The next morning I chat with my host mother, who is calm and upbeat. She assures me our neighborhood was safe and tells me not to worry. This will pass, life goes on. She brings me flowers and tells me she hopes I don’t hate Paris. I assure her I don’t.

But all day, I keep checking my email for an update from OIP. Everyone had been confirmed safe that night, but I am hoping I’ll get a message saying they were sending us home. Saying the nightmare is over.

I watch my Facebook timeline quickly turn blue, white and red as nearly everyone on my friends list changes their profile picture in support of Paris, nearly all accompanied by the hashtag #PrayforParis. I see multiple announcements from American publications of “Nous sommes tous français !” We are all French. An echo of the French sentiment: “Today we are all American,” after the 9/11 attacks.

But here’s what’s really been getting me: are we all French? Do I have the right to feel this trauma? Does my heart bleed French blood in the wake of the attacks?

I’ve spent the semester feeling distinctly not French—despite thinking I knew exactly what it would take to have an “authentic” experience in Paris. I knew I wouldn’t be traveling a lot, or meeting up with friends from BC and clubbing. I knew I’d be working hard and desperately trying to improve my French, but I also romanticized the idea of reading in cafés, going for walks in the gardens, attending gallery openings in hip areas and meeting locals.

I’m not sure if my vision of Paris has changed after these events, but I am ever more aware of my distance from it. The bottom line is, I have a way out. My pain here is not permanent. I have another life somewhere—the only life I’ve ever known—and I’ll soon return to it.

Everyone is talking about things going back to normal, but Paris is not my normal. Paris is not my home. I am more aware of that than ever before. I am going to have to adjust to living in a bleeding city that is so far from where I want to be.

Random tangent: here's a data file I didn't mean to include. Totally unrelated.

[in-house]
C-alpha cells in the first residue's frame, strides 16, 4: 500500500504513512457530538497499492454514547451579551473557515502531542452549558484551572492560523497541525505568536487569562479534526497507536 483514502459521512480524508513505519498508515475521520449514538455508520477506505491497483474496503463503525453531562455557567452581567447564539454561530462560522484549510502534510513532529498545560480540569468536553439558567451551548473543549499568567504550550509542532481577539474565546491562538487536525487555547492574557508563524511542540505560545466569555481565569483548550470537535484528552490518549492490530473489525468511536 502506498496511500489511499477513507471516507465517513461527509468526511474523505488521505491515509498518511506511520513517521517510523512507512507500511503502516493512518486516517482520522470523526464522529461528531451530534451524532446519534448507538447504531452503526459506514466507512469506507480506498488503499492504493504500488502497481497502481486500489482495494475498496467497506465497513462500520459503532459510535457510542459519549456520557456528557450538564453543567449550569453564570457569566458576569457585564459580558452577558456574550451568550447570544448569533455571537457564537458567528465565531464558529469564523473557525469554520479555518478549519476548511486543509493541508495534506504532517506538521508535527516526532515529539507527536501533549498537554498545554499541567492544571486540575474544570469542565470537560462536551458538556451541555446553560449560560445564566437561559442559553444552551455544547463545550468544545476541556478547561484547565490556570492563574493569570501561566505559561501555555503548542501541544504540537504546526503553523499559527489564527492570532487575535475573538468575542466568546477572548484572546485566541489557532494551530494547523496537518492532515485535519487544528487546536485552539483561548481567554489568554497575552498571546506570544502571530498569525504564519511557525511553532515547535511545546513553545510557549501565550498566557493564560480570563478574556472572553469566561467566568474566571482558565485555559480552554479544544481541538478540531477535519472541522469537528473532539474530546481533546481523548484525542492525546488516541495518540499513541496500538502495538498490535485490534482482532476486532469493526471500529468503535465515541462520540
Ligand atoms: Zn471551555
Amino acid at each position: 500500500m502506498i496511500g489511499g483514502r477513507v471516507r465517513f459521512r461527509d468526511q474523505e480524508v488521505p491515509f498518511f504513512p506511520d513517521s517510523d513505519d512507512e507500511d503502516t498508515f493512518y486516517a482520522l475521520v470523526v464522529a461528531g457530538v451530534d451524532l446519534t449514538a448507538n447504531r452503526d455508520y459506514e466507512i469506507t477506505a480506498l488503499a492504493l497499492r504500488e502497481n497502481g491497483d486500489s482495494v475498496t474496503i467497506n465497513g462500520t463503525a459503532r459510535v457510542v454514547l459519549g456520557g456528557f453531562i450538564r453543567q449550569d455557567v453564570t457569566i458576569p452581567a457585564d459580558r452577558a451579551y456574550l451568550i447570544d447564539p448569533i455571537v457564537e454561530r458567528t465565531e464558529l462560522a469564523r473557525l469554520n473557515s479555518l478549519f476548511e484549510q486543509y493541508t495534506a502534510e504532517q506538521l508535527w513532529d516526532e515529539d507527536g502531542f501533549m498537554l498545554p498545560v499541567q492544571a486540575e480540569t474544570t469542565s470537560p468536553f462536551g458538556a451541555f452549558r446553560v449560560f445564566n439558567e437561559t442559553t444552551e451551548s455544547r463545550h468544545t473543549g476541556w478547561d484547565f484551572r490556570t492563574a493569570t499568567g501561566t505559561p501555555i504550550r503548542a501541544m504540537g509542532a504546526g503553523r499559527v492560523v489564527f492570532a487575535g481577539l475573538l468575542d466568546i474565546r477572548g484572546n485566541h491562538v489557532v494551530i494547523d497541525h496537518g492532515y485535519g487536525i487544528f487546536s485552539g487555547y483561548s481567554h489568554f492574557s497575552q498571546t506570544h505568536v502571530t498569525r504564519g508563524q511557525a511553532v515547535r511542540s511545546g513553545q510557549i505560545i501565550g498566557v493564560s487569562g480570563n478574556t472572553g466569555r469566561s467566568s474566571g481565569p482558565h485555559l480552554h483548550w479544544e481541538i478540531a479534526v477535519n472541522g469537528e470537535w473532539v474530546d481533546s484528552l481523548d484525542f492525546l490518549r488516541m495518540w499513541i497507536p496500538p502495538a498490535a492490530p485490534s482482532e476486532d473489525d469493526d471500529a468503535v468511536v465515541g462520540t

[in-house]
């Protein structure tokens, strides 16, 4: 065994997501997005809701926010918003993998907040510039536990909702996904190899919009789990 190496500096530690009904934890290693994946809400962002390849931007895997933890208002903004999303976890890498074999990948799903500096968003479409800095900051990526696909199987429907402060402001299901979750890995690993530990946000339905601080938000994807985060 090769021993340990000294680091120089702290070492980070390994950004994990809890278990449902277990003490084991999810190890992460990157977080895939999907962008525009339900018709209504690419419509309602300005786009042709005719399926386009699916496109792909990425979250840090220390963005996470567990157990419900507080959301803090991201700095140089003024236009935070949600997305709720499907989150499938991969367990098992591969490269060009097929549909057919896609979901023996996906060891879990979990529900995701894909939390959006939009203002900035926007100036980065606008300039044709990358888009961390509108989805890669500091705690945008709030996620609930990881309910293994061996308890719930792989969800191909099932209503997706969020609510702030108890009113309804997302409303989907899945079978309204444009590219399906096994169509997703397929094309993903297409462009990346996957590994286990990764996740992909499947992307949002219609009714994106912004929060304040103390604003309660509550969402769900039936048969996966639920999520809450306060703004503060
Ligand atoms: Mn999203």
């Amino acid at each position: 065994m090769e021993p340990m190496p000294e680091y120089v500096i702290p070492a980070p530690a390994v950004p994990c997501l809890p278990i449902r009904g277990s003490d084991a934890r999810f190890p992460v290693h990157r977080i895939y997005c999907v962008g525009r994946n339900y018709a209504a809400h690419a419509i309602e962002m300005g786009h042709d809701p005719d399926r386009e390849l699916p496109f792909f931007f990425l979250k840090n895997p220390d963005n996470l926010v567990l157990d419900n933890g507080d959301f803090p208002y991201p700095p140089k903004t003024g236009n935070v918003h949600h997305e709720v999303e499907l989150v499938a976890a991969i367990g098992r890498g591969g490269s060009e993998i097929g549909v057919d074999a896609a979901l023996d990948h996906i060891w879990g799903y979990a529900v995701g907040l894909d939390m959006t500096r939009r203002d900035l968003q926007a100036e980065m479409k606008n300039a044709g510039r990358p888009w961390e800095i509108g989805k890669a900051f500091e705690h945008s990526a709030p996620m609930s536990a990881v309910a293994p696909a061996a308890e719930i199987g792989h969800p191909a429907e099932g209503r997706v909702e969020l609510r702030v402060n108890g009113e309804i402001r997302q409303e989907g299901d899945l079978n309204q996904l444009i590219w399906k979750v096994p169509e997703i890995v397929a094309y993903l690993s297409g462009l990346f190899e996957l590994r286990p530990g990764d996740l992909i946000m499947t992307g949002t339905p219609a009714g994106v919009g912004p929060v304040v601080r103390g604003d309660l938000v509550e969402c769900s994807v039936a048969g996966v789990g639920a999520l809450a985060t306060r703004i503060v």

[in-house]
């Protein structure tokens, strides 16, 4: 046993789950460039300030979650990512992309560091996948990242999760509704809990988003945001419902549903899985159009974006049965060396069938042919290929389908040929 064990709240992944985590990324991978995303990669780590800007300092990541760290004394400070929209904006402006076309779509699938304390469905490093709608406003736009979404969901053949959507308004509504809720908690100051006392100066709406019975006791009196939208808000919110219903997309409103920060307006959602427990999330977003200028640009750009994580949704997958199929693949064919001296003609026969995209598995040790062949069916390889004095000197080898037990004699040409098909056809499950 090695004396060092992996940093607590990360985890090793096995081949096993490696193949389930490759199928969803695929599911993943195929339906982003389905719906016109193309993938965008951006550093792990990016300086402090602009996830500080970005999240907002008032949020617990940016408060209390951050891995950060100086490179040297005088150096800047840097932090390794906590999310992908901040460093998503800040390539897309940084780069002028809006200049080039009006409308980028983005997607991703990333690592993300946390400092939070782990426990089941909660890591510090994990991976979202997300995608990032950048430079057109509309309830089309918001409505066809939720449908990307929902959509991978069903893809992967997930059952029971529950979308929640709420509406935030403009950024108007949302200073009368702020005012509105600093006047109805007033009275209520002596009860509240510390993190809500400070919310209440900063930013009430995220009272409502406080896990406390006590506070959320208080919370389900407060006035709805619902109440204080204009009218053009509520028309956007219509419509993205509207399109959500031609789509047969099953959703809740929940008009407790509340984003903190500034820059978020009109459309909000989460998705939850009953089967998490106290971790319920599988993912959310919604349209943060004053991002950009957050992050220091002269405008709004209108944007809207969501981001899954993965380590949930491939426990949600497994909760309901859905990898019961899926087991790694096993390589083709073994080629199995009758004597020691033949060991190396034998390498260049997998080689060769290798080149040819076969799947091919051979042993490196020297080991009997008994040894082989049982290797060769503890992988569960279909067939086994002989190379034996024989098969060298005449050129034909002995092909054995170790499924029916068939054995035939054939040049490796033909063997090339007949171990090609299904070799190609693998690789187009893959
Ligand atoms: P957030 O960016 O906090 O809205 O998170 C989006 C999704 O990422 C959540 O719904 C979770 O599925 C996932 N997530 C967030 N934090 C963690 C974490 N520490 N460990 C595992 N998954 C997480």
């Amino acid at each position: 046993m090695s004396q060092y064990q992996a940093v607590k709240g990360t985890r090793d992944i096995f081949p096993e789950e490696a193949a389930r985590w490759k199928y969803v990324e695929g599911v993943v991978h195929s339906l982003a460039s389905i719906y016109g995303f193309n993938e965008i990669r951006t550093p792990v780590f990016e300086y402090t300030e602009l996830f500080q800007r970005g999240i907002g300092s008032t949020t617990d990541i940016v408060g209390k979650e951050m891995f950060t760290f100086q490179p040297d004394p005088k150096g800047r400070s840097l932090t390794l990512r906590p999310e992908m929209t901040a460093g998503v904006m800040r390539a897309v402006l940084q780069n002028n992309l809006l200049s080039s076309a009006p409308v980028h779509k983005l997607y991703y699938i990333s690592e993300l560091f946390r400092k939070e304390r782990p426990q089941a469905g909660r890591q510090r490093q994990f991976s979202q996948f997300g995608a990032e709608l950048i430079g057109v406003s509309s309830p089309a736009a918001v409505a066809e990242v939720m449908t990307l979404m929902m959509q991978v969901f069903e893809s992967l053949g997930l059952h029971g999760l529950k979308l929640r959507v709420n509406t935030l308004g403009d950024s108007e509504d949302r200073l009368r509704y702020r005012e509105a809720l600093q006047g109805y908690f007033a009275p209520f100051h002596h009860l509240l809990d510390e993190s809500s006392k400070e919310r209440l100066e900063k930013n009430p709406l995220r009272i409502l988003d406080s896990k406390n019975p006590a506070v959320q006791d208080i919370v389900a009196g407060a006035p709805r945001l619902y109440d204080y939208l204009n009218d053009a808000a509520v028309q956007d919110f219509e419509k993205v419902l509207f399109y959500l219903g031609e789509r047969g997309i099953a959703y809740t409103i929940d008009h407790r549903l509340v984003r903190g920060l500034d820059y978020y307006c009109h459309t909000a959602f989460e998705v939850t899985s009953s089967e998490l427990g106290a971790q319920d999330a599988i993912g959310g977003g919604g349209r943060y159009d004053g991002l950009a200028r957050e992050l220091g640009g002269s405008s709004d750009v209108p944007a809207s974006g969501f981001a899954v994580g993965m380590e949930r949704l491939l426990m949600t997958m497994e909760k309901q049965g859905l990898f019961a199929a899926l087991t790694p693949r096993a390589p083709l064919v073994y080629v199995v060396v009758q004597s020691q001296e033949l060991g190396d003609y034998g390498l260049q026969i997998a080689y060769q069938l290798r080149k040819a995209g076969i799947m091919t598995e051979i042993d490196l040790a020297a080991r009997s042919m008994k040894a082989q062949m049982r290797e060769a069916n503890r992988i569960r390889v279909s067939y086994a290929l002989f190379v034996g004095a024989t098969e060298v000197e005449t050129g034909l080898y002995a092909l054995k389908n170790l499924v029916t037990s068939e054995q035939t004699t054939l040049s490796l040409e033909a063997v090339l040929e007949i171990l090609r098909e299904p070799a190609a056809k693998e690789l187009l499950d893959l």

The Parisians, however, have no chance but to move on. The Paris they live in, the Paris they pray for, is the real Paris. Not the Paris of my memories or the one of the American imagination. And unfortunately, it’s this same Paris that was attacked on the night of November 13th.

The area that was targeted was one where locals gather on Friday nights. It’s one where young bobos (bourgeois-bohemians) live and share their culture. They attacked a concert hall, restaurants and bars. They didn’t target Notre Dame, or the Louvre or the Eiffel Tower. They targeted real Parisian life, their homes and their culture.

The morning after the attacks, the Parisians in the 11th arrondissement walk their dogs and stop for coffee and a baguette, pausing on the bloodied streets to place flowers in the bullet holes in the glass windows of the cafés they pass every day.

Paris is moving on— or trying. It takes a hell of a lot of bravery to return to normal life after that sense of security is destroyed. Putting on your shoes in the morning, stepping outside and trying to love the world again is often the hardest battle to fight because it’s the most important.

Two friends and I decide to go for a walk on Sunday afternoon. We pick a direction and follow it along the Seine, and soon we’re underneath the Eiffel Tower. It’s the first time one of them had been that close.